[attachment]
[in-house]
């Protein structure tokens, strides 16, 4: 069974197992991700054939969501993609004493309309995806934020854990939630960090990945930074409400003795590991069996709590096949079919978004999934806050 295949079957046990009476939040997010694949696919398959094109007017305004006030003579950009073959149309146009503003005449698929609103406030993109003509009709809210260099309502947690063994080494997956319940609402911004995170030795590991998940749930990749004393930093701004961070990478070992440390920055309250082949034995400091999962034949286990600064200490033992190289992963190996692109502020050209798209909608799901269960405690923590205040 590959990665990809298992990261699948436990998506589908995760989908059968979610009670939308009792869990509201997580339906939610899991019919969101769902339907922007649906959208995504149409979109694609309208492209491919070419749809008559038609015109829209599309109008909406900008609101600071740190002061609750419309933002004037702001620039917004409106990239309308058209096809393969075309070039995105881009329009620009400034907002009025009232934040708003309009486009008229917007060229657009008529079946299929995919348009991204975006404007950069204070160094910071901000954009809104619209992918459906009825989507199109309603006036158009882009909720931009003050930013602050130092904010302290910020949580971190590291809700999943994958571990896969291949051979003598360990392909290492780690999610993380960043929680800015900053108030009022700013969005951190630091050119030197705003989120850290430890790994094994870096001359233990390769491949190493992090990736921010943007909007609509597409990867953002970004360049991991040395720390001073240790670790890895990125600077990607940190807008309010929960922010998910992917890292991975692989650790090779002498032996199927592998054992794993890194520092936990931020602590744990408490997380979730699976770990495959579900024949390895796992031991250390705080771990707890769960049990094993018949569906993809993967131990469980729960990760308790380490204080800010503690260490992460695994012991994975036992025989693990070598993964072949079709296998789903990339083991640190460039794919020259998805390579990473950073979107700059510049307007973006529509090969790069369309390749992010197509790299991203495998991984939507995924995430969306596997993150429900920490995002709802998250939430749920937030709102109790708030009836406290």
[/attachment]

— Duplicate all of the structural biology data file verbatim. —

[in-house]
């Protein structure tokens, strides 16, 4: 069974197992991700054939969501993609004493309309995806934020854990939630960090990945930074409400003795590991069996709590096949079919978004999934806050 295949079957046990009476939040997010694949696919398959094109007017305004006030003579950009073959149309146009503003005449698929609103406030993109003509009709809210260099309502947690063994080494997956319940609402911004995170030795590991998940749930990749004393930093701004961070990478070992440390920055309250082949034995400091999962034949286990600064200490033992190289992963190996692109502020050209798209909608799901269960405690923590205040 590959990665990809298992990261699948436990998506589908995760989908059968979610009670939308009792869990509201997580339906939610899991019919969101769902339907922007649906959208995504149409979109694609309208492209491919070419749809008559038609015109829209599309109008909406900008609101600071740190002061609750419309933002004037702001620039917004409106990239309308058209096809393969075309070039995105881009329009620009400034907002009025009232934040708003309009486009008229917007060229657009008529079946299929995919348009991204975006404007950069204070160094910071901000954009809104619209992918459906009825989507199109309603006036158009882009909720931009003050930013602050130092904010302290910020949580971190590291809700999943994958571990896969291949051979003598360990392909290492780690999610993380960043929680800015900053108030009022700013969005951190630091050119030197705003989120850290430890790994094994870096001359233990390769491949190493992090990736921010943007909007609509597409990867953002970004360049991991040395720390001073240790670790890895990125600077990607940190807008309010929960922010998910992917890292991975692989650790090779002498032996199927592998054992794993890194520092936990931020602590744990408490997380979730699976770990495959579900024949390895796992031991250390705080771990707890769960049990094993018949569906993809993967131990469980729960990760308790380490204080800010503690260490992460695994012991994975036992025989693990070598993964072949079709296998789903990339083991640190460039794919020259998805390579990473950073979107700059510049307007973006529509090969790069369309390749992010197509790299991203495998991984939507995924995430969306596997993150429900920490995002709802998250939430749920937030709102109790708030009836406290």